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Dusk

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All the other road maps are relatively straight forward.. But there's something wrong with either 5 or me (probably me:bang:)

First question,
2-bromobutane is reacted with CH3SH/DMSO to give a butane with S-CH3 attached at the 2 carbon. Ok, that's fine and dandy, but why is it an SN2 reaction?? CH3SH is not a strong base, so wouldn't it do SN1?

Second question,
2-bromo-2-methylbutane is reacted with CN- / D to give 2-methyl-2-butene product through an E1 mechanism...

According to Chad, isn't CN- a strong nuc, but a weak base? So shouldn't the prefered reaction be SN2? But it is a tertiary halide, does that take preference over the fact that CN- is a good nuc?

:whoa:Someone please save me.
 
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rccostner

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i believe you are right on both questions. Dr. Romano tends to be a little confusing with some of his OChem explanations and not very thorough on a lot of the confusing reactions.
 
Jul 26, 2011
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I think for the first question, DMSO is aprotic so SN2 is favored over SN1. I'm not sure about the 2nd question.
 
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Can you say the second question would give mixture of E1 and SN1 products? I'm confused with this question too
 

Dusk

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Thanks for the input guys.

Demps, even though DMSO is aprotic and SN2 is technically favored over SN1, I learned to not look at protic/aprotic solvents to see if rxn goes which way.

If you have an protic solvent, you can do E1,E2,SN1,SN2, but if you have an aprotic solvent, there's no way you'll do E1 or SN1...

That's why I'm pretty confused on my first question.

And I'm pretty lost on the second question, I'm guessing since SN2 is impossible with tertiary halide, SN1 or E1 would be the two products? And the roadmap just showed the E1....
 
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Let's just hope if we encounter such question, the choice only has E1 or SN1 products specifically lol
 

JustwantDDS

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Thanks for the input guys.

Demps, even though DMSO is aprotic and SN2 is technically favored over SN1, I learned to not look at protic/aprotic solvents to see if rxn goes which way.

If you have an protic solvent, you can do E1,E2,SN1,SN2, but if you have an aprotic solvent, there's no way you'll do E1 or SN1...

That's why I'm pretty confused on my first question.

And I'm pretty lost on the second question, I'm guessing since SN2 is impossible with tertiary halide, SN1 or E1 would be the two products? And the roadmap just showed the E1....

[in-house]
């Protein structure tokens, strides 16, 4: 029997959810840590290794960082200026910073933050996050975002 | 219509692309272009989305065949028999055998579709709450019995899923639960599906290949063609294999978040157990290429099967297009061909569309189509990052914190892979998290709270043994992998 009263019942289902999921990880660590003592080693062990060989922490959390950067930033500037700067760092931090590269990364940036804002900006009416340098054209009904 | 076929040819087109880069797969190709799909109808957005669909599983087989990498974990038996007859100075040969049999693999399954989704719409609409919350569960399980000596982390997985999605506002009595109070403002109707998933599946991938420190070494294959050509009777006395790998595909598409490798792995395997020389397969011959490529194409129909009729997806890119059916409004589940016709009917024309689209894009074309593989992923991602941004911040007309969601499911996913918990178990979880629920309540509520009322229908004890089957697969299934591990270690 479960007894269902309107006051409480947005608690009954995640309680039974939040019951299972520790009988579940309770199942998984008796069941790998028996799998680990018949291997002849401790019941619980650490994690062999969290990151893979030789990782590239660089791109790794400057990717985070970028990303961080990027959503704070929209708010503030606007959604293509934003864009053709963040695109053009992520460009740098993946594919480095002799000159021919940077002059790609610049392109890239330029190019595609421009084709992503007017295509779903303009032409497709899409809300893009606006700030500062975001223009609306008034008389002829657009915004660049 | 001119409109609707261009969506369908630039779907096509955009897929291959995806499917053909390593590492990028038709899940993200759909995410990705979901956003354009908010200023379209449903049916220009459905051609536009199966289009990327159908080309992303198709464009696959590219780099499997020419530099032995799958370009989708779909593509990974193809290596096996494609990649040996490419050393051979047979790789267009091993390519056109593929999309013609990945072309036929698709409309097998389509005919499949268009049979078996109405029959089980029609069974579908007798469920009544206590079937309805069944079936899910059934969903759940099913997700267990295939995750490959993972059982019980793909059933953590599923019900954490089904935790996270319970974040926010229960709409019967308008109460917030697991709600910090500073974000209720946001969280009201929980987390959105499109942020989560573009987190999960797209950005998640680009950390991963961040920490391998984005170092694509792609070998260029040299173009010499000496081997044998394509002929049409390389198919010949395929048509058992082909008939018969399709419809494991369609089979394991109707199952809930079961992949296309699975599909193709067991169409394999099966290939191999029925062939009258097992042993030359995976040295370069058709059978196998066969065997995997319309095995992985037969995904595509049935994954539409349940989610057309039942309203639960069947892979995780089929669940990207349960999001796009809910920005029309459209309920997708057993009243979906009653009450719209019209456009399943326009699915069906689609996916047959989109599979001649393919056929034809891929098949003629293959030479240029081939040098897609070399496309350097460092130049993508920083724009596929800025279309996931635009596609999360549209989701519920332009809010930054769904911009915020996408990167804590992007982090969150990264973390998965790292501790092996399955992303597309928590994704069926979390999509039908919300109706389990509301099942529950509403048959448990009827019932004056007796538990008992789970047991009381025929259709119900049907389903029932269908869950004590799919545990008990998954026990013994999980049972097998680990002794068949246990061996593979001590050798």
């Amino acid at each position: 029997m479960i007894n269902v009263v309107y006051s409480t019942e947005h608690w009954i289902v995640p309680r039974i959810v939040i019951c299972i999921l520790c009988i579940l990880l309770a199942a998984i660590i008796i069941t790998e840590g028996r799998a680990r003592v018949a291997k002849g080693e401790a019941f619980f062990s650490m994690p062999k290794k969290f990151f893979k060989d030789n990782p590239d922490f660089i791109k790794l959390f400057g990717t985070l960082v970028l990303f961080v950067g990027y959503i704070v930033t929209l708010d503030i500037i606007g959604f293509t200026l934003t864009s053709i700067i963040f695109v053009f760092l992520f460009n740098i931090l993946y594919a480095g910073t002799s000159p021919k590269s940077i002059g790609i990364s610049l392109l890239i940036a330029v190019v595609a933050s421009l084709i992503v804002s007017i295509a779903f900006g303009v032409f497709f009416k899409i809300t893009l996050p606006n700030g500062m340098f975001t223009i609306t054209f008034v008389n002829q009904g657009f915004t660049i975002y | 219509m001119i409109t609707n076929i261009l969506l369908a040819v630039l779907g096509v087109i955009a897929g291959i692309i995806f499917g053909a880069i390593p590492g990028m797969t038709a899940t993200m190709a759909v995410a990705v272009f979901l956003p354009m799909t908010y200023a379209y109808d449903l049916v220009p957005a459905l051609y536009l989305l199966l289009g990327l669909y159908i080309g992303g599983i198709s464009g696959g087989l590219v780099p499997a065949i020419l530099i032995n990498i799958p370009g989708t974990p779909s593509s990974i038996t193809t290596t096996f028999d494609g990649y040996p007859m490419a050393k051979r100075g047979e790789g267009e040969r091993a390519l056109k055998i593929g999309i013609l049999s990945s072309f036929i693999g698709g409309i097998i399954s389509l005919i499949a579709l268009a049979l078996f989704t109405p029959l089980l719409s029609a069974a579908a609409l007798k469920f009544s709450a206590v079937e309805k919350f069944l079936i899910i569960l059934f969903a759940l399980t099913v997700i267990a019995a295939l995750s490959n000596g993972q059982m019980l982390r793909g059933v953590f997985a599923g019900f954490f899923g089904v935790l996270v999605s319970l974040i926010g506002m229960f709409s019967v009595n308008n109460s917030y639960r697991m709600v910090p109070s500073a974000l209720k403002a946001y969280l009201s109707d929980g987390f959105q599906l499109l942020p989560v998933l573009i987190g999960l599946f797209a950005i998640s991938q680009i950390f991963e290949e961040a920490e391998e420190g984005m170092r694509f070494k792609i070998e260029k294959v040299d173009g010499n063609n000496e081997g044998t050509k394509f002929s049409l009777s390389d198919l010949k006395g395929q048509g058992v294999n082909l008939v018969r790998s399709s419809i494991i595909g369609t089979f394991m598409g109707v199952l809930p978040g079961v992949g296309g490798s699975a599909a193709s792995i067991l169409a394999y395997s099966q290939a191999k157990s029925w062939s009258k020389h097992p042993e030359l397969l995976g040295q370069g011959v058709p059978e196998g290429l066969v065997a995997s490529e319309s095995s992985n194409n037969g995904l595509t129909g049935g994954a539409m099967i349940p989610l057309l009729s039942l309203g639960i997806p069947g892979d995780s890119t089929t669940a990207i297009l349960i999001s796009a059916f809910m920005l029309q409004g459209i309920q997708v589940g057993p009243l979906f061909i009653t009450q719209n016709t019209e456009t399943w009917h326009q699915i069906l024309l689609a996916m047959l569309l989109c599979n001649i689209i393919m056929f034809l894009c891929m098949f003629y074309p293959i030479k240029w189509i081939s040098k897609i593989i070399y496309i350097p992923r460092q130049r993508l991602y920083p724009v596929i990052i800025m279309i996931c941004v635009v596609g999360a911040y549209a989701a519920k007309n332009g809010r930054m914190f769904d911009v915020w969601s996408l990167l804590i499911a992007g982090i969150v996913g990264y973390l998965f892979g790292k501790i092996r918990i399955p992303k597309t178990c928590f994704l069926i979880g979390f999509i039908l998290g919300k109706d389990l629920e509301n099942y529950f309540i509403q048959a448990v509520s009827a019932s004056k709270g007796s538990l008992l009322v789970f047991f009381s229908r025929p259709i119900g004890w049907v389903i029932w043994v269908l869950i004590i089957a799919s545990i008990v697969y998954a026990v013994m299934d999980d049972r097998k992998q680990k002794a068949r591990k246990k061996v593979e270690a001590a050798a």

you just said it yourself
if you've got aprotic theres no way ull do sn1....
thats why its not sn1, its sn2 :)
 
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Dusk

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you just said it yourself
if you've got aprotic theres no way ull do sn1....
thats why its not sn1, its sn2 :)
that just... blew my mind..
lol wow :thumbup:

But another question comes to mind, so it does sn2, and it can't do sn1, but it also won't do E2 because CH3SH is a weak base, therefore I'm guessing sn2 works because CH3SH is a good nuc?
 

wired202808

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that just... blew my mind..
lol wow :thumbup:

But another question comes to mind, so it does sn2, and it can't do sn1, but it also won't do E2 because CH3SH is a weak base, therefore I'm guessing sn2 works because CH3SH is a good nuc?
First question is actually very easy, the bromine is on a secondary carbon, and its in Aprotic solution (DMSO) this guarantees that it has to be SN2 since E2 is not a choice (E2 can only occur on a secondary carbon if you have a bulky base) and since DMSO is Aprotic it CANNOT be SN1 or E1 because they use Protic solvents.

Second question the Br is on a tertiary carbon meaning it can only be a choice between E2, SN1 or E1, since CN- is weak base it has to be E1.

In addition PLEASE PLEASE PLEASE save yourself the headache and remember that you must first determine what carbon (primary, secondary or tertiary) before trying to figure out Sn1 or SN2 or E1 or E2.

Remember

Strong Base/Nucleophile
Primary - Sn2 or E2 (with bulky base ONLY!)
Secondary - Sn2 or E2 (with bulky base ONLY!)
Tertiary - E2 ONLY!

Weak Base/Nucleophile
Primary - nothing CANNOT HAPPEN; therefore it must be SN2 unless its a bulky base and then would be E2
Secondary - Sn1 or E1 (racemization)
Tertiary - Sn1 or E1 (racemization)
 
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